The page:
The overall Economic Impact Study - Grad Student Tiffany Norton's Masters Thesis from College of Charleston - has just been defended this week.  It's excellent work, and Charleston Moves will be talking more about it in the coming weeks.

There is at least as much going on in each area around Charleston.  I started a map of a few of the projects and issues that I knew about:
http://maps.google.com/maps/ms?msid=212068118997279256990.0004ac51784b3a67fd283&msa=0

Thursday, November 17, 2011

More on College of Charleston area Traffic Chaos

Within the past few days, there has been a flurry of e-mails concerning zig-zagging skateboarders, unpredictable bike riders, and pedestrians making not-so-safe maneuvers.  It has once again gotten the attention of City Hall, not to mention Charleston Police and Campus Security officers.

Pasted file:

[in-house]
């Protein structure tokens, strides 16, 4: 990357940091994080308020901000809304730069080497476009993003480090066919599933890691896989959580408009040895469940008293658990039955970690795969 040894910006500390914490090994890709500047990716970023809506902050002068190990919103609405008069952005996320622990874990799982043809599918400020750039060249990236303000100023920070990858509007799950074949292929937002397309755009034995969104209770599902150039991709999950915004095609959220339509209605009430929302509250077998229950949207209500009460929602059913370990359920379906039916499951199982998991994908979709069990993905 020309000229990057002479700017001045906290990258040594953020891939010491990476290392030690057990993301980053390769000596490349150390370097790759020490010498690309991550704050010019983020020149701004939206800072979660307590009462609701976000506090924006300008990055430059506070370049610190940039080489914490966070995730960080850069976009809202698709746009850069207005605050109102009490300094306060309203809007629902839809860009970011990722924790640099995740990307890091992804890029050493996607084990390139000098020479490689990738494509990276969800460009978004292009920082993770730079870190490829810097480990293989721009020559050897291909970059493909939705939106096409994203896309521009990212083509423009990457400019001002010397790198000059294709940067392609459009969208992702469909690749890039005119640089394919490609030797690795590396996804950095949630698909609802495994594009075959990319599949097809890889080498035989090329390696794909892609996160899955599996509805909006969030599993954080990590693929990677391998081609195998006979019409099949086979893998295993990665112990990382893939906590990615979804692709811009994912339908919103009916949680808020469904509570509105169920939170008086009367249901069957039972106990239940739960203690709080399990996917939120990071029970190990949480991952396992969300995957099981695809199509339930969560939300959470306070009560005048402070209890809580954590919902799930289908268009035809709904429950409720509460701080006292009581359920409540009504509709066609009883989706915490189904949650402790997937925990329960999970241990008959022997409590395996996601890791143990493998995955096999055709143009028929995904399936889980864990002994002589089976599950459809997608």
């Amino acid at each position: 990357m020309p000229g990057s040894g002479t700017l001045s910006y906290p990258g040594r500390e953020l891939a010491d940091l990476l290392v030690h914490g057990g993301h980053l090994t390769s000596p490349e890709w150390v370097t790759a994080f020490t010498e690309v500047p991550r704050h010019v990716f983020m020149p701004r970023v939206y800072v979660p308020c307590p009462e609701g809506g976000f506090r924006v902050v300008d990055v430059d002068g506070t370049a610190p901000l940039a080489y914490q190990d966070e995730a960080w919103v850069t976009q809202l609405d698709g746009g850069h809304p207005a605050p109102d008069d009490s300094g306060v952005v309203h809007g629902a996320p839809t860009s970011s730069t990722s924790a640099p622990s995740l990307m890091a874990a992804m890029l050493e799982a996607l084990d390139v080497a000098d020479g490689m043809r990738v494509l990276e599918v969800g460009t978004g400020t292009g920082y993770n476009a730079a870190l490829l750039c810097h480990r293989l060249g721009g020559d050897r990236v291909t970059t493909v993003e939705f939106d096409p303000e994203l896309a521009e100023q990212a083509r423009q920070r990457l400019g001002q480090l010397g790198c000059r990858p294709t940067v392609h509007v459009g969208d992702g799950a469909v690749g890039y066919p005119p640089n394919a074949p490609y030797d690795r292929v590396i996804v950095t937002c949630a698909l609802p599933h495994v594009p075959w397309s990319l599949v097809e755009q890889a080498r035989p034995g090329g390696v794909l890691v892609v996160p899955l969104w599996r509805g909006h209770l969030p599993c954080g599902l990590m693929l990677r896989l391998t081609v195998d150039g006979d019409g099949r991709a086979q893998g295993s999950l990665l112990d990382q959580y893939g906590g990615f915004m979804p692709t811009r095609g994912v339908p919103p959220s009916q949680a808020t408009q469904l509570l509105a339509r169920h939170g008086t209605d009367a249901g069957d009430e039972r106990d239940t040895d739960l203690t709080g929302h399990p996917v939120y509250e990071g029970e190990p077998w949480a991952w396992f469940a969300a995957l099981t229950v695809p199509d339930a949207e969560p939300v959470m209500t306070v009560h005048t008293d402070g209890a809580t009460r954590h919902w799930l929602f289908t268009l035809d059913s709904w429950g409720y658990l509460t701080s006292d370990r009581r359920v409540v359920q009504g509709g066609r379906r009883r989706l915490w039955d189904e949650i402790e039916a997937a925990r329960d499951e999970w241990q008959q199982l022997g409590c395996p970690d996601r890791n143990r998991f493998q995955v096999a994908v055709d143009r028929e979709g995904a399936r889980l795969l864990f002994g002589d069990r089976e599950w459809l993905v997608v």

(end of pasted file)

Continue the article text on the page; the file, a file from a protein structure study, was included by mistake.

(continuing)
Here's a portion of an e-mail sent to city hall by someone who works in the neighborhood.


.....we have a serious, and increasingly dangerous, traffic problem in our neighborhood that I believe you need to have more attention given to.  The problem relates to the College of Charleston students as they stream back and forth between the campus and their apartments each day.  The street on which the problem can be best observed is St. Philip Street, and the best time is between 8:00 and 9:00 in the morning.  Whether they are walking, riding bicycles, or on skateboards there is a total disregard for all traffic regulations. 

At the intersections the pedestrians totally ignore the pedestrian traffic lights and just walk in any direction without even looking at the lights, or the cars that are at the intersections.  Away from the intersections they also cross at will, and walk in the streets without any hesitation or consideration for the automobile traffic.